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What's wrong with this diagram of magnetic field lines?

  1. Jan 7, 2014 #1
    I was looking through a book on magnetism and it had the attached diagrams of field lines and stated that the classical diagram of field lines exiting the N pole and entering the S pole is incorrect. They claim their diagram is the correct representation of the magnetic field lines.

    Their rationale is that if you take a long bar magnet, there is a strong magnetic attraction at the ends but very little in the middle.

    But isn't this observation due to field gradients? That is, the field lines curve at the ends of a bar magnet and the field is strongly inhomogeneous, while at the middle of the bar magnet the field lines are almost parallel and the field is almost homogeneous.

    Thank you.
     

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  2. jcsd
  3. Jan 7, 2014 #2

    sophiecentaur

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    The book is wrong. Read three others and take a majority decision!
     
  4. Jan 7, 2014 #3
    Well thanks for that sophiecentaur.
    I know the book is wrong, what I was hoping for is a clear explanation as to why it's wrong :)
     
  5. Jan 7, 2014 #4

    ZapperZ

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    What am I missing here?

    I looked at the attachment, and it had the phrase "Mistaken Concepts of Magnetism" in the title of the figure. If you took this from the book, what is wrong here? The picture IS showing the mistaken concepts of the magnetic field of the earth and a bar magnet. So the book is correct that these are mistakes!

    Zz.
     
  6. Jan 7, 2014 #5

    sophiecentaur

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    It's wrong because the fields are not like that. It's a bit of a waste of time trying to find what's wrong about something unless you are trying to put someone right. Neither of us can tell the author how he's wrong so just ignore it. Presumably you can get a 'clear explanation' of the right description (any decent text book). Maxwell's Equations do not describe it like that - see what they, correctly, predict. (This link makes a start at it). If, like me, you would rather not go in that deep, just take it as correct.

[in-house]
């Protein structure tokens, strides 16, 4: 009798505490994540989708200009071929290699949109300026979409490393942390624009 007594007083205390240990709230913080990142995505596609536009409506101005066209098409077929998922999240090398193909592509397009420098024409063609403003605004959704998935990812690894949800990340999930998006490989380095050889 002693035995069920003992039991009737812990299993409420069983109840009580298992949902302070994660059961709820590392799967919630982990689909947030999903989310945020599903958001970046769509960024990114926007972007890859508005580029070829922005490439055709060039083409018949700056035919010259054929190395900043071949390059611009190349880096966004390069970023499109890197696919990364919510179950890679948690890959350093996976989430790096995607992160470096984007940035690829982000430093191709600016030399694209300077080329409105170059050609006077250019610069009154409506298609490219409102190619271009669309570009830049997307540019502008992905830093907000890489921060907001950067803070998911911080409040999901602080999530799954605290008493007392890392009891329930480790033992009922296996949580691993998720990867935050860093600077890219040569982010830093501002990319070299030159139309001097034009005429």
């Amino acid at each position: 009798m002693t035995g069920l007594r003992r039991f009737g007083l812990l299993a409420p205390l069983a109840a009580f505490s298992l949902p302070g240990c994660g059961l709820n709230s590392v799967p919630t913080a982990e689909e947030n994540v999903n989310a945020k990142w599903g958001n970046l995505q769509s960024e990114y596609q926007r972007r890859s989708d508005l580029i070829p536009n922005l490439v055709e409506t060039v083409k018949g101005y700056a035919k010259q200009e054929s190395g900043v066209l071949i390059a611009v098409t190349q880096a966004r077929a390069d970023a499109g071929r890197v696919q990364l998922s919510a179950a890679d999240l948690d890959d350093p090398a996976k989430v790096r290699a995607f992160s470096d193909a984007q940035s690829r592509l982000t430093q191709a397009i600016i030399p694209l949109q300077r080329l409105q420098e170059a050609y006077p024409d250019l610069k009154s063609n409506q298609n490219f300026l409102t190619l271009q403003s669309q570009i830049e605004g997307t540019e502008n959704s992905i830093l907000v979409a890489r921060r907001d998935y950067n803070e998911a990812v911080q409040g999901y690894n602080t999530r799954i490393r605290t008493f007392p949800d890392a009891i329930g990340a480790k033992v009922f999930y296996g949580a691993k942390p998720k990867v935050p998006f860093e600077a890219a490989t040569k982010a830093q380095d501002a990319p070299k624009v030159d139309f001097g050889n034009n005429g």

The flaw is in how he's drawn the lines between the two intermediate poles. Why don't the lines go from the inner N to the inner S? If they do what the diagram says at that point, why don't they do it along the whole length of the magnet - wherever you choose to introduce a gap?
     
  7. Jan 7, 2014 #6

    ZapperZ

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    But the author IS trying to show that the fields are not like that! Isn't that what "Mistaken Concepts of Magnetism" accompanying the figure would imply?

    Zz.
     
  8. Jan 7, 2014 #7

    sophiecentaur

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    You are absolutely right. But diagrams like that in books should always have a bold cross over them to avoid anyone taking them seriously. Let's face it, he may just as well have drawn a picture with pink elephants pulling at the lines with their trunks.
     
  9. Jan 7, 2014 #8

    ZapperZ

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    But that's missing the point here, isn't it? We're talking about whether the book is correct or not. The issue of whether it is clear or not is a different matter. And obviously, to me, it was VERY clear since I saw the title of the figure right off the bat.

    It makes this whole thread rather moot, because there's nothing wrong with this book. The magnetic field lines ARE wrong, and the author of the book clearly stated that these are wrong as well. In other words, the book hasn't stated something wrong.

    What is wrong is the starting premise of this thread.

    Zz.